Canada's chief nuclear regulator has publicly criticised calls for uranium mining moratoria that fail to take account of scientific research.
|Matoush, Quebec (Image: Strateco)
In an open letter published on 22 November, Canadian Nuclear Safety Commission (CNSC) president Michael Binder voiced his dismay that "recent statements and discussions on the safety of uranium mining have been based neither on fact nor science." Pointing to the exemplary track record of Canada's uranium mining sector, Binder noted that it is also the only type of mining in the country to have a dedicated federal regulator overseeing all aspects of operation on an ongoing basis, and is in fact "the most regulated, monitored and understood type of mining in Canada."
"Activists, medical practitioners and politicians who have demanded moratoriums may have various reasons for doing so, but their claims that the public and environment are at risk are fundamentally wrong. The provincial governments that have decided to ban uranium exploration have done so ignoring years of evidence-based scientific research on this industry," Binder said in his letter.
Binder emphasised the CNSC's role in ensuring that any uranium development meets stringent regulatory criteria. "The CNSC will never compromise safety and would never issue a licence for a mining or milling operation unless the proposed activities were safe," he said.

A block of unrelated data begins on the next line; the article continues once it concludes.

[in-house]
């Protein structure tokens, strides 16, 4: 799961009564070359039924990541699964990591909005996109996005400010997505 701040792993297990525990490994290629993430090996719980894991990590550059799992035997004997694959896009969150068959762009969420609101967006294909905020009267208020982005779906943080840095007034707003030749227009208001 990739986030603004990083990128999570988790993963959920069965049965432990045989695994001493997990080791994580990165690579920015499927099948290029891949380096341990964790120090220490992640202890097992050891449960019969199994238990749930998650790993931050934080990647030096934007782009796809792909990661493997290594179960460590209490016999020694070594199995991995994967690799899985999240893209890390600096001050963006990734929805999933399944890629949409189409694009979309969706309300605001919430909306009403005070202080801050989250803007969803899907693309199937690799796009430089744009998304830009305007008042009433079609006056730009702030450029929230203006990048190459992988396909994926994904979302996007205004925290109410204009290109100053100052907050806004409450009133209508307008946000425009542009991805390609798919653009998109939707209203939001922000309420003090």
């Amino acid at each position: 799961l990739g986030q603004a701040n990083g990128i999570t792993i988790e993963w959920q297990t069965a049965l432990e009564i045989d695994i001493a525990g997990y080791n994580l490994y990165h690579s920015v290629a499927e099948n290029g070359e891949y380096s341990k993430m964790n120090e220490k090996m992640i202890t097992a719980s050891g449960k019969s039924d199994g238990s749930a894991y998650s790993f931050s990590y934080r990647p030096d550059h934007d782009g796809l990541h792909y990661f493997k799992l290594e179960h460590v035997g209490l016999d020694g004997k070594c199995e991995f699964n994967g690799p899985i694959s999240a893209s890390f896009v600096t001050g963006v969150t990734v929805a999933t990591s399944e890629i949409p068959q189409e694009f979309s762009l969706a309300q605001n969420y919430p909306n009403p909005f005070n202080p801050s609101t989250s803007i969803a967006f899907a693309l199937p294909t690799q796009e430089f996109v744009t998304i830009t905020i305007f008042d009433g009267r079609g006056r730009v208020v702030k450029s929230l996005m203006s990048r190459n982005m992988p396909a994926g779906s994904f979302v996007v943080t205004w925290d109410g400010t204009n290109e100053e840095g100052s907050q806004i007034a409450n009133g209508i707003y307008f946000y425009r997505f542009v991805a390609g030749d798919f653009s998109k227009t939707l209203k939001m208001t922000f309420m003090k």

Binder's letter was written following a 17 October decision by the CNSC to issue a licence to Strateco Resources Inc authorising the excavation of an exploration ramp and construction of surface facilities at the Matoush project in the Otish Basin of northern Quebec. The CNSC licence, which will expire on 31 October 2017, is limited to advanced exploration activities only. Any possible future mining activities would be subject to a new environmental assessment and licensing hearings.
Groups including the region's indigenous population, part of the Cree Nation, oppose the development and are pushing for a moratorium on uranium exploration and mining in Quebec. The provincial government, led by Pauline Marois, recently renewed a commitment with the Cree nation to implement a northern land management agreement. According to the Montreal Gazette, Marois has strongly hinted that the provincial government would insist on a "wholesale environmental assessment review process" before any uranium mining could take place on Cree lands.
Canada is the world's second largest producer of uranium, with current production mainly coming from the McArthur River mine in northern Saskatchewan's Athabasca Basin. Numerous companies are active in exploring for uranium in , and although exploration has tended to centre on northern Saskatchewan, new prospects have been identified in Labrador and Nova Scotia, Quebec, Nunavut and the Elliott Lake area in Ontario. The Nunatsiavut Assembly, a regional Inuit government within Labrador and Newfoundland voted in 2011 to lift a moratorium on the development of uranium prospects on Labrador Inuit lands.
Researched and written
by World Nuclear News